This assertion of his is not to be understood of one particular way only: it is a general assertion, that is applicable to a great variety of cases, or rather, I should say, to every kind of way that is followed by man and condemned by God. Of course we cannot enter into all the cases which might be specified: it will be sufficient to notice two or three ways, which are the most commonly followed, and most fatal in their issue. I. The first way to which we would call your attention is that of

gay licentiousness. We cannot suppose any person so ignorant as really to think that licentious gaiety is right : but there are millions who do not think it materially wrong. Criminal excesses and indulgences are palliated by the mild appellations of conviviality and youthful indiscretion : and they are deemed necessary to the wellbeing of society. They are even made subjects of boasting; and persons who through age and infirmity are disabled from pursuing their former courses, will yet repeat them in effect, by glorying in the remembrance of them, and encouraging others in the same career. So far from condemning these things in their minds, the generality will laugh at those who are scrupulous enough to doubt the lawfulness of such courses: and if any one were bold enough to bear a decisive testimony against them, he would instantly be characterized by some opprobrious name. To suppose that such indulgences, if restrained within moderate bounds, would subject a man to the wrath of Almighty God, would be considered as bordering on insanity: and every one is encouraged to regard such innocent liberties (as they are called) as perfectly compatible with a well-grounded hope of salvation.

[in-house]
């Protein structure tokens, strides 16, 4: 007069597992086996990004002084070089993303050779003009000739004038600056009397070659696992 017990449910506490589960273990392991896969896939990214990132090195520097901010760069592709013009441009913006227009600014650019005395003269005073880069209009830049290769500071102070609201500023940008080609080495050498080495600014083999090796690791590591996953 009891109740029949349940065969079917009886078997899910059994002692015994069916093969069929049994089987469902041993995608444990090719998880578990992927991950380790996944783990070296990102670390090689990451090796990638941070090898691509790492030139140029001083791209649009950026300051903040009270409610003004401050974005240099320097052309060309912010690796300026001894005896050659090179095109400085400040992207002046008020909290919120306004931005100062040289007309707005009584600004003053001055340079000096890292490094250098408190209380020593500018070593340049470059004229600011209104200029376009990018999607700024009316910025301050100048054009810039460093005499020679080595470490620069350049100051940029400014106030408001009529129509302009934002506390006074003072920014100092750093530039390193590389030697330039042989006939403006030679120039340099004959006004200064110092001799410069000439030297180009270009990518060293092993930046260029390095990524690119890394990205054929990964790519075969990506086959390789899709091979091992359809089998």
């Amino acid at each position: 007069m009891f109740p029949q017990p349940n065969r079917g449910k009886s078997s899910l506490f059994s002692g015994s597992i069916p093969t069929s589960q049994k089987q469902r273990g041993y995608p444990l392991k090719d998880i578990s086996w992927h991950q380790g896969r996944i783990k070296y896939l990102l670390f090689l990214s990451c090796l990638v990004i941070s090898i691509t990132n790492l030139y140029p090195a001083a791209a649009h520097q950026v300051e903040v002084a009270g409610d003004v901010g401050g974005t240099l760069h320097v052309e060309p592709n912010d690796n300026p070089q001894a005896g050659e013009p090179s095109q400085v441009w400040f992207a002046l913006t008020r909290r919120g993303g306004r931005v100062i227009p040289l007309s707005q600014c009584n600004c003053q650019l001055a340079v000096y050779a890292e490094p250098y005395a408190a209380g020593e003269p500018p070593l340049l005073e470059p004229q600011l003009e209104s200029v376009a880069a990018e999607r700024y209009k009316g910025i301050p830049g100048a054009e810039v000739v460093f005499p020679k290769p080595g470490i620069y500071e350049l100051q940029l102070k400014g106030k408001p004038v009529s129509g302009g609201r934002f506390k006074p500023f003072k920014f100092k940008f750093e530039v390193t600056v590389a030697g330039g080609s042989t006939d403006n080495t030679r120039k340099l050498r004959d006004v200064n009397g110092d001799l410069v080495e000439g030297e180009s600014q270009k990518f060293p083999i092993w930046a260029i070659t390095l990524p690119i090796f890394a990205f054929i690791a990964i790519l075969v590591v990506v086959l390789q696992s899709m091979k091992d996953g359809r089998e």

Let us then inquire what foundation there is for such a confidence. Does God say nothing in his word respecting the issue of such ways? or does he speak of them in the same gentle terms ? No: not a syllable of this kind is to be found in all the sacred records. A general caution is given us by Solomon in reference to carnal indulgences of every kind: “ Rejoice, o young man, in thy youth, and let thy heart cheer thee in the days of thy youth, and walk in the ways of thine heart, and in the sight of thine eyes : but know thou, that for all these things God will bring thee into judgmento.” The general warning given by St. Paul is plainer still; “ If ye live after the flesh, ye shall die b.” Lest we should mistake his meaning, he frequently enumerates the works of the flesh: “ Adultery, fornication, uncleanness, lasciviousness, hatred, variance, emulations, wrath, envyings, murders, drunkenness, revellings, and such like; these,” says he, “ are the sins, of the which I tell you before, that they who do such things shall not inherit the kingdom of God.” But because men are ready to offer vain pleas and excuses for such things, he particularly guards us against laying the smallest stress on any surmises of our own, or any suggestions of others: “Let no man,” says he, “ deceive you with vain words: for because of these things cometh the wrath of God upon the children of disobedience. But Moses, and after him the Prophet Jeremiah, meet the case in the most pointed terms: “ It shall come to pass,” says Moses, “when a man shall hear the words of this curse, and shall bless himself in his heart, saying, I shall have peace though I walk in the imagination of my heart; the Lord will not spare him; but the anger of the Lord and his jealousy shall smoke against that man; and all the curses that are written in this book shall come upon him, and the Lord shall blot out his name from under heaven."